The Law School welcomed James RLAW ‘90 and Dr. Sharon Maida to the Newark campus in late November for a reception to celebrate the first five years of the Maida Public Interest Fellowships Program.
Students and alumni who have enjoyed the program’s support through summer and post-graduate fellowships, along with nonprofit employers and law school faculty, staff, and administrators, joined with the Maidas and two of their four children to share reflections on the program’s impact.
Established in 2015 to acknowledge, support and sustain public interest legal work by students and graduates of Rutgers Law School, the Maida Program funds approximately 40 summer public interest stipends each year, and one post-graduate public interest fellowship.
After greetings from Rutgers Law Co-Dean David Lopez, student Jennifer Monge ‘21 described her summer at ACLU-NJ and Saabah Abbassi ’21 talked about her summer experience at the Brennan Center. Both students were able to have those summer internships through the Maida program.
In addition, the Maidas spoke with Tyler Dougherty RLAW ‘18 about her yearlong fellowship at the Office of Public Defender, where Tyler represented people who had been convicted as children and are newly eligible to challenge their lengthy sentences. While at the public defender’s office, Tyler also developed a participatory defense practice.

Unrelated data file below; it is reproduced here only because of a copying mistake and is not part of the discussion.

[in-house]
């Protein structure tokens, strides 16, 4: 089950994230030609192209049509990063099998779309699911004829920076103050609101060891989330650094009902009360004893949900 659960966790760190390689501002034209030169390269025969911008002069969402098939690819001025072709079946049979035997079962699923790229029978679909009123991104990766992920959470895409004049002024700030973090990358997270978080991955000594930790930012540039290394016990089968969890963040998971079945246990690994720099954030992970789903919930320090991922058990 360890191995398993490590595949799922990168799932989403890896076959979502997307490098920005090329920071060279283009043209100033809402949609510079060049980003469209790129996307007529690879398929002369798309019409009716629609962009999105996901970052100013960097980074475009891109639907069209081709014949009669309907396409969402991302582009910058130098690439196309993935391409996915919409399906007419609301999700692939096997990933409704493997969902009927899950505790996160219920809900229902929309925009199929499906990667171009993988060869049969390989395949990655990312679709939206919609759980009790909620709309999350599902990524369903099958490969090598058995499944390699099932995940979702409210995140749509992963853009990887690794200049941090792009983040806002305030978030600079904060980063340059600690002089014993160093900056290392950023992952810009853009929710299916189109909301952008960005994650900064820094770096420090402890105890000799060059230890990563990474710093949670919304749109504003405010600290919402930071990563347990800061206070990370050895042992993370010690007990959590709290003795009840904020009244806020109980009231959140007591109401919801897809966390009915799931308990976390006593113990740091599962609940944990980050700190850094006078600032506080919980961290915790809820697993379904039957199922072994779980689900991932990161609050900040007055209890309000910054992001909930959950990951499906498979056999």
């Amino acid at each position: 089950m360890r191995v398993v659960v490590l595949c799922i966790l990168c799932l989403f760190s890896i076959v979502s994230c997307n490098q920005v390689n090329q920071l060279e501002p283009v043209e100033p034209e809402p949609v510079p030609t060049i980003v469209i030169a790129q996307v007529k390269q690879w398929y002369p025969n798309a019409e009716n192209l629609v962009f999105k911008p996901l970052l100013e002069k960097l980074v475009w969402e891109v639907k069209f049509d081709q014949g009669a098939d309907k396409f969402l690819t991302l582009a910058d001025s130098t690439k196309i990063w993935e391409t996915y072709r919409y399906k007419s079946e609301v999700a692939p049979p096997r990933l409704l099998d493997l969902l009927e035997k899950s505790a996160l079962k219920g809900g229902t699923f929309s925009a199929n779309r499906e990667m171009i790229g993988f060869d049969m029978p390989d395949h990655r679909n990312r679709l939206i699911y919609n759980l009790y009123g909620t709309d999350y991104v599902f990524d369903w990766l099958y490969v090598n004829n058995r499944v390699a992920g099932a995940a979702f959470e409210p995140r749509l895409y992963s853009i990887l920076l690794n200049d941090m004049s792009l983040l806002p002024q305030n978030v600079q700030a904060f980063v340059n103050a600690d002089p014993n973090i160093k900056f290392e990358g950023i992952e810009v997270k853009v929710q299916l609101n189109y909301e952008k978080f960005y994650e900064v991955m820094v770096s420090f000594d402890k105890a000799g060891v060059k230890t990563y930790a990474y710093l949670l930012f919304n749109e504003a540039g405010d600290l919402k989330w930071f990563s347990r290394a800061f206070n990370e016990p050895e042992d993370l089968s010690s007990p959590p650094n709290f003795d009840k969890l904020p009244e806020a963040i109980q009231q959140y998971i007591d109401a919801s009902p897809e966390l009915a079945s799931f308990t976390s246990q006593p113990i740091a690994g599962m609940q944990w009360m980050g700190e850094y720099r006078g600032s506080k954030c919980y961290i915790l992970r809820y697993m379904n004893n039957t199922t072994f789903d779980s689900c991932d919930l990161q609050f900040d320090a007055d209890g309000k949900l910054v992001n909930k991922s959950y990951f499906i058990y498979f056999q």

Dougherty has taken her experience and skills and is the new Pratt Criminal and Youth Justice Transparency Fellow at the law school, associated with the Criminal and Youth Justice Clinic under the supervision of Professor Laura Cohen. The project is focused on collecting and disseminating information about New Jersey’s juvenile and adult legal systems. She also directly represents incarcerated young people in the state in post-dispositional legal matters.
Volunteer Lawyers for Justice Managing Attorney Jessica Kitson ‘02 thanked the Maida family on behalf of all the nonprofit legal employers who have benefitted from the program since its inception. She said she and other lawyers spend the year developing summer projects for interns, who are a treasure the nonprofits simply cannot afford to pay.
Associate Dean for Pro Bono and Public Interest Jill Friedman said the Maidas’ gift has been transformative. “We are helping the most vulnerable people in our society, while advancing an already outstanding program into the very top echelon of public law schools for support of public interest lawyering. Of the five recent Rutgers Law School graduates serving prestigious national post-graduate fellowships, all were summer ‘Maidas,’” said Friedman.
James Maida’s concluding remarks focused on the Program’s unique design: “Supporting the pro bono and public interest program at Rutgers Law School means our investment has a multiplier effect: it helps students, who in turn help underserved clients access good legal service. Sharon and I are pleased and proud to pay it forward in this way.”